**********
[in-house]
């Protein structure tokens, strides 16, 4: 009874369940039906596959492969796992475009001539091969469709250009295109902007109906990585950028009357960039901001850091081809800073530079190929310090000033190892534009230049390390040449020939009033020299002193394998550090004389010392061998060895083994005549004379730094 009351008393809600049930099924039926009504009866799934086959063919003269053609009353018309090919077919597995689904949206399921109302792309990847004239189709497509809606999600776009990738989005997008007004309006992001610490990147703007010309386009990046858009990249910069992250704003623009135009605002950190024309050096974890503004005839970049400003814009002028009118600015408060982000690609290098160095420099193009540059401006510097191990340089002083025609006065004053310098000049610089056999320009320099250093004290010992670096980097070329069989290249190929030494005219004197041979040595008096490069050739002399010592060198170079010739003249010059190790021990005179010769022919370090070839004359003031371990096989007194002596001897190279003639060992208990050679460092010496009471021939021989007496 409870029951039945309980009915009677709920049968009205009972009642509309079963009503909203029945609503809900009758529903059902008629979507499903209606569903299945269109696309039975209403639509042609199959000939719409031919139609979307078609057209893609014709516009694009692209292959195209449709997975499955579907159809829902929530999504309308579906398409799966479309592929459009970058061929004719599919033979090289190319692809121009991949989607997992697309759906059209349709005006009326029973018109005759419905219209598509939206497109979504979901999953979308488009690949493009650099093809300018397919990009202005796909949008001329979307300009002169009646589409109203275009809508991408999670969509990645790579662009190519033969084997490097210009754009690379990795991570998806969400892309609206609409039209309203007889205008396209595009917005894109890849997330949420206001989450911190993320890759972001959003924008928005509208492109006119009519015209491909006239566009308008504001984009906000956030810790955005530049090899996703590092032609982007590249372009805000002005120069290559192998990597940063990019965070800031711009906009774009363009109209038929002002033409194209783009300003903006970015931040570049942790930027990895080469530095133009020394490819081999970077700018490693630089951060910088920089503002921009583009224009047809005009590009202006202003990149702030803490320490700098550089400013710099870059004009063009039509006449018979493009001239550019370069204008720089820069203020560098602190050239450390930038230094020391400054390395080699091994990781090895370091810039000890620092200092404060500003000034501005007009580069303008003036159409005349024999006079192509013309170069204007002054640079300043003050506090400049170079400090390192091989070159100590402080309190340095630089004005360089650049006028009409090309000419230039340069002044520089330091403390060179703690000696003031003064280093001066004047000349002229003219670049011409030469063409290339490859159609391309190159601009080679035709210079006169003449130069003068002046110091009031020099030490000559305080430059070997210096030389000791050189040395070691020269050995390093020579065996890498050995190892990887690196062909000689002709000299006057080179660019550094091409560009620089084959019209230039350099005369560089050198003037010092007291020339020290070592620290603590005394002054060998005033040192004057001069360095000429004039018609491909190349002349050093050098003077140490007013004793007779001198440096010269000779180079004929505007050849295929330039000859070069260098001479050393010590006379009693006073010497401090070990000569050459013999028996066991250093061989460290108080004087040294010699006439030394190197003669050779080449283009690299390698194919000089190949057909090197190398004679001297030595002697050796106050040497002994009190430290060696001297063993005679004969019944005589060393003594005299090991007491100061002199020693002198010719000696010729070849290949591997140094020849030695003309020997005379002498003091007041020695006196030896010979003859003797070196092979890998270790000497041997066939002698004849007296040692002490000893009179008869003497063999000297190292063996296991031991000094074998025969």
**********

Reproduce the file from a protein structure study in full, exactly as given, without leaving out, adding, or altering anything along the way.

[in-house]
């Protein structure tokens, strides 16, 4: 009874369940039906596959492969796992475009001539091969469709250009295109902007109906990585950028009357960039901001850091081809800073530079190929310090000033190892534009230049390390040449020939009033020299002193394998550090004389010392061998060895083994005549004379730094 009351008393809600049930099924039926009504009866799934086959063919003269053609009353018309090919077919597995689904949206399921109302792309990847004239189709497509809606999600776009990738989005997008007004309006992001610490990147703007010309386009990046858009990249910069992250704003623009135009605002950190024309050096974890503004005839970049400003814009002028009118600015408060982000690609290098160095420099193009540059401006510097191990340089002083025609006065004053310098000049610089056999320009320099250093004290010992670096980097070329069989290249190929030494005219004197041979040595008096490069050739002399010592060198170079010739003249010059190790021990005179010769022919370090070839004359003031371990096989007194002596001897190279003639060992208990050679460092010496009471021939021989007496 409870029951039945309980009915009677709920049968009205009972009642509309079963009503909203029945609503809900009758529903059902008629979507499903209606569903299945269109696309039975209403639509042609199959000939719409031919139609979307078609057209893609014709516009694009692209292959195209449709997975499955579907159809829902929530999504309308579906398409799966479309592929459009970058061929004719599919033979090289190319692809121009991949989607997992697309759906059209349709005006009326029973018109005759419905219209598509939206497109979504979901999953979308488009690949493009650099093809300018397919990009202005796909949008001329979307300009002169009646589409109203275009809508991408999670969509990645790579662009190519033969084997490097210009754009690379990795991570998806969400892309609206609409039209309203007889205008396209595009917005894109890849997330949420206001989450911190993320890759972001959003924008928005509208492109006119009519015209491909006239566009308008504001984009906000956030810790955005530049090899996703590092032609982007590249372009805000002005120069290559192998990597940063990019965070800031711009906009774009363009109209038929002002033409194209783009300003903006970015931040570049942790930027990895080469530095133009020394490819081999970077700018490693630089951060910088920089503002921009583009224009047809005009590009202006202003990149702030803490320490700098550089400013710099870059004009063009039509006449018979493009001239550019370069204008720089820069203020560098602190050239450390930038230094020391400054390395080699091994990781090895370091810039000890620092200092404060500003000034501005007009580069303008003036159409005349024999006079192509013309170069204007002054640079300043003050506090400049170079400090390192091989070159100590402080309190340095630089004005360089650049006028009409090309000419230039340069002044520089330091403390060179703690000696003031003064280093001066004047000349002229003219670049011409030469063409290339490859159609391309190159601009080679035709210079006169003449130069003068002046110091009031020099030490000559305080430059070997210096030389000791050189040395070691020269050995390093020579065996890498050995190892990887690196062909000689002709000299006057080179660019550094091409560009620089084959019209230039350099005369560089050198003037010092007291020339020290070592620290603590005394002054060998005033040192004057001069360095000429004039018609491909190349002349050093050098003077140490007013004793007779001198440096010269000779180079004929505007050849295929330039000859070069260098001479050393010590006379009693006073010497401090070990000569050459013999028996066991250093061989460290108080004087040294010699006439030394190197003669050779080449283009690299390698194919000089190949057909090197190398004679001297030595002697050796106050040497002994009190430290060696001297063993005679004969019944005589060393003594005299090991007491100061002199020693002198010719000696010729070849290949591997140094020849030695003309020997005379002498003091007041020695006196030896010979003859003797070196092979890998270790000497041997066939002698004849007296040692002490000893009179008869003497063999000297190292063996296991031991000094074998025969």